Beyond the ‘Royal Way’ approach and its longstanding bet on authoritative scientific evidence,
the crowd-funding initiatives added the authoritative experience of selected BI-recipients.
Instead of the ‘traditional’ articulation of social critique and utopian counterfactuals, reservation,
resentment or resistance against the basic income are thus deflated vis-á-vis concrete accounts of
individuals who put the money to ‘good’ use as they remain or become, active, socially engaged
and productive. More principled proponents question the authoritativeness of these BI
experiences, however. The limited duration and particularism towards lottery winners leaves the
crowdfunding remote from ‘the real thing’, an unconditional and universal basic income. The
considerable generation of media attention and exposure for the BI is appreciated across the
entire movement, yet principled supporters and scientific ‘purists’ somewhat dismissively frame
these achievements in terms of propaganda-effects’.
The crowd-funding initiators are very consciously less principled about the BI than is usual in
the BIEN network. Even if BIEN members like to stress that the BI is neither left nor right but
rather progressive, they do assume more principled political positions that are identifiably to be
found on the ‘left’ side of the political spectrum. Similar to MIES’ experimenting attitude, the
German crowdfunding initiators avoid a political appearance to ensure broadest possible support:
“We consciously decided to not appear political with My Basic Income and avoid being put into
the ‘left corner’ because we would not reach many people that we need to reach if a basic income
is ever to be implemented on national level.” (Jehia, personal communication). This apparent
consciousness of the advantages of transcending political positions is typical for the
crowdfunding initiators. It is partly a reflection of pragmatic, ideologically independent attitudes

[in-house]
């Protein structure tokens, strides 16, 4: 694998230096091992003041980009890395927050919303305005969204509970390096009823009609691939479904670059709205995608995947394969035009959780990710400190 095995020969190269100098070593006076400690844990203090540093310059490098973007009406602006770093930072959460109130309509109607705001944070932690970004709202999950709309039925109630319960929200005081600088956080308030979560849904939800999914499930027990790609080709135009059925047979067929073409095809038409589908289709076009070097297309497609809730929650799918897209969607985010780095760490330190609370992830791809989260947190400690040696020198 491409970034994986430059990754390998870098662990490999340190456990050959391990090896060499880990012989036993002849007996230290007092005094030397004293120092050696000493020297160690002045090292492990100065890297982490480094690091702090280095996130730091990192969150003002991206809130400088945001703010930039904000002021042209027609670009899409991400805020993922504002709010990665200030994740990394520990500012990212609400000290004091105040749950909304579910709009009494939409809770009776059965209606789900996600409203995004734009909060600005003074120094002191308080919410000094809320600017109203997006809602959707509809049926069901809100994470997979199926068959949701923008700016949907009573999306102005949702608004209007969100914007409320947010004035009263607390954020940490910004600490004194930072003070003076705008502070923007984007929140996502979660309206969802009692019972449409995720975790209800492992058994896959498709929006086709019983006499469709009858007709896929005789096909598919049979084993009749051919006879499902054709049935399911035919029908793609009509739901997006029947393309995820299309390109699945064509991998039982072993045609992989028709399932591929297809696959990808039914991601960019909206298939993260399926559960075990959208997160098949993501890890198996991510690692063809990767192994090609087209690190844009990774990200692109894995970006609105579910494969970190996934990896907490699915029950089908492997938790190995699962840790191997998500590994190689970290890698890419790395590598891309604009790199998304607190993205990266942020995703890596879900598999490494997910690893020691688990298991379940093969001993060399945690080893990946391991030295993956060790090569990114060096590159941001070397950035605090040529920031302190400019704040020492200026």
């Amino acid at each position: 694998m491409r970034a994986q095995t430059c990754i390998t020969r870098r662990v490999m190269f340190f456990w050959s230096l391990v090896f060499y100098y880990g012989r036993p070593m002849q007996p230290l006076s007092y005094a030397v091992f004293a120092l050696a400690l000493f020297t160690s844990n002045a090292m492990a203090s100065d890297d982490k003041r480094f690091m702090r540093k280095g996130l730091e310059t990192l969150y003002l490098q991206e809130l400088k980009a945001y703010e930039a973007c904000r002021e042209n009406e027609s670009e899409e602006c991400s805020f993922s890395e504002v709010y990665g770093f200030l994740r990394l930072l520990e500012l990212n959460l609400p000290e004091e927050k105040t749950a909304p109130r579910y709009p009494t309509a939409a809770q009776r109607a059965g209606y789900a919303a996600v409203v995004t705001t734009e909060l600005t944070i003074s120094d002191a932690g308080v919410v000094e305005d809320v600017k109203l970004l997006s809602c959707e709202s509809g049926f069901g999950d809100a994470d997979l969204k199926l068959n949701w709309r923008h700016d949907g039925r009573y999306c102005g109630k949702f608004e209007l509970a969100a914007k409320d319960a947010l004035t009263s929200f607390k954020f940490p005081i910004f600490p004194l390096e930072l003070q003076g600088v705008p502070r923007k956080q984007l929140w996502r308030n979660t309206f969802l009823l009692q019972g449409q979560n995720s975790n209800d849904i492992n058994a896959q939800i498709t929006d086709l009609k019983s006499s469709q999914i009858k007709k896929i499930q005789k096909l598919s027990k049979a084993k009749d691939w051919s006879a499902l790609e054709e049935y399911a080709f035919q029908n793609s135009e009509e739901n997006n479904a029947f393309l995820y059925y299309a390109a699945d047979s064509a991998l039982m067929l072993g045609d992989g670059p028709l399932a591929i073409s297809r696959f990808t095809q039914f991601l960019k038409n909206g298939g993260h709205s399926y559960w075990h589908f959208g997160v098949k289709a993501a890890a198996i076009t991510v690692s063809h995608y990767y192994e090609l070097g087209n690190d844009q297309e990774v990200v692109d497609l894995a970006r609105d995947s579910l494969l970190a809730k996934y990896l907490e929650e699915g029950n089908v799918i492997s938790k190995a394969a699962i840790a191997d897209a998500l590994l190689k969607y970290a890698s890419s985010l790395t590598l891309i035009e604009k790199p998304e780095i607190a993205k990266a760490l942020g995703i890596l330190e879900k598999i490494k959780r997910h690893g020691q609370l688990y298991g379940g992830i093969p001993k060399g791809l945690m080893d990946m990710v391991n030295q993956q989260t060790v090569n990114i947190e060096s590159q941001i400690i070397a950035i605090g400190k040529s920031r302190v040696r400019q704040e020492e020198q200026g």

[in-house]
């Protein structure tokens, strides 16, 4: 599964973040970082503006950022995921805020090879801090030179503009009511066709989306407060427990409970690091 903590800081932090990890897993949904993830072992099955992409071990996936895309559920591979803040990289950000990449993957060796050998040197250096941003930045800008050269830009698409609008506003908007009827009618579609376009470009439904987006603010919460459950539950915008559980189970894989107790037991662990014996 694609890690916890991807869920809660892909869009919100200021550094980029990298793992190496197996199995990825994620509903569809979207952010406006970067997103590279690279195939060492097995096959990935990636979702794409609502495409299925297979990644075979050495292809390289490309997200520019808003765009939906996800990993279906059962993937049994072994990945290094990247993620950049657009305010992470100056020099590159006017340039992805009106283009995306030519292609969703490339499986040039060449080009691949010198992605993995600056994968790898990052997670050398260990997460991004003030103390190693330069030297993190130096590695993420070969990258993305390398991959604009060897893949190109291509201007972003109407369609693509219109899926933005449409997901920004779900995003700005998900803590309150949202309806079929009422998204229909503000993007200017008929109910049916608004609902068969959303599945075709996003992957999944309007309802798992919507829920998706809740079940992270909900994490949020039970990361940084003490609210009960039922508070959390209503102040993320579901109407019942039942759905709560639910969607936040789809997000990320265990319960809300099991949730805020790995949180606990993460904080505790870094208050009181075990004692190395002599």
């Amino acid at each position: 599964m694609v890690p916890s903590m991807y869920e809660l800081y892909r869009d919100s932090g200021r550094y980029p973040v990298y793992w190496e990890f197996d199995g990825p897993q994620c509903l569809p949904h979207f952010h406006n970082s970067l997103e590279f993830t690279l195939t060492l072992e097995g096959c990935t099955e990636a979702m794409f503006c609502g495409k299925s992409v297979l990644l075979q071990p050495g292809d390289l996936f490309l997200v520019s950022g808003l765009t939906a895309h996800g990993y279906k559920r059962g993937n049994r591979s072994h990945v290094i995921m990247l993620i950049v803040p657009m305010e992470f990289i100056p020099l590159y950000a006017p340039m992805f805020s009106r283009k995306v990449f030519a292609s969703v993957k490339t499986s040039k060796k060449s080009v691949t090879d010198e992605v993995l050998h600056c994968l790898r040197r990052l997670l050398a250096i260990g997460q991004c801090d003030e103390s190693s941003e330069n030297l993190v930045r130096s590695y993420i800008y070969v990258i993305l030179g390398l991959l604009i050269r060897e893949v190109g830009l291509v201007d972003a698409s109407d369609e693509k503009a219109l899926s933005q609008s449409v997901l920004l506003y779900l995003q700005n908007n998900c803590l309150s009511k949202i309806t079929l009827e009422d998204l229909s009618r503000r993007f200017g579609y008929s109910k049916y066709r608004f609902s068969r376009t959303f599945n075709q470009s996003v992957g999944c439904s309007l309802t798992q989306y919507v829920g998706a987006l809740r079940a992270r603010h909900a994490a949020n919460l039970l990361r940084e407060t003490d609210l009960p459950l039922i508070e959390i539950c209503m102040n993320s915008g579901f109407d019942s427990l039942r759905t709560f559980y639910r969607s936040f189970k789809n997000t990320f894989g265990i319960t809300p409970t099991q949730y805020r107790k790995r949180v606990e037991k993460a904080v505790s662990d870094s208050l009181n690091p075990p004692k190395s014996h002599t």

and aversions to party politics and in that sense authentic. On the other hand, several of the
individuals involved are quite strongly in favour of a BI, and basically subscribe to the BIEN
ambitions towards the Basic Income as unconditional, individual and universal entitlement.
5.2 Petitions, referenda proposals and online activism: Beyond expertocracy
The social critique and Royal Way approaches are strongly focused on the unsettling of
dominant knowings and framings through compelling arguments. As becomes clear through the
vast academic literature on the transformative concept, this is work for specialists requiring
particular intellectual training and social capital for getting one’s message heard. These
approaches do not suit all the individuals that actively endorse the BI concept and seek to realize
some of its transformative potentials. Within BIEN there have been calls for a less scientific and
a more activist approach. And also beyond this network of initiative members (subscribing to
certain principles) there is a marked rise of initiatives that express desires to be involved with the
shaping of social security beyond the expertocracy that to a certain extent is prolonged by
BIEN’s academic mode of social innovation.
Similar to the crowdfunding initiatives, comparable to the first cluster of ‘Just do it’ initiatives
considered above, modern ICT features at the heart of this cluster: the internet, web 2.0 and
social media provided new possibilities that opened up political debate and decision-making.
This cluster of online petitions, national referenda and the use of online platforms thus comprises
new democratic fora to inform, debate and perhaps even decide about alternative social
arrangements. Also here, the broadening of the movement’s action repertoire to include petitions
was done by an initial ‘outsider’ in Germany who was at first regarded somewhat sceptically by
established, well-networked advocates. Quite distinctly, however, petitions were embraced by
the movement due to their way-paving potential towards ‘Royal Way’ implementation and as a
tool to promote the BI concept widely. In recent times there have been more petitions on national
(Dutch) and international (EU) level. Albeit only possible in some countries, national referenda
have also become part of the movement’s political agenda. The recent Swiss initiative, despite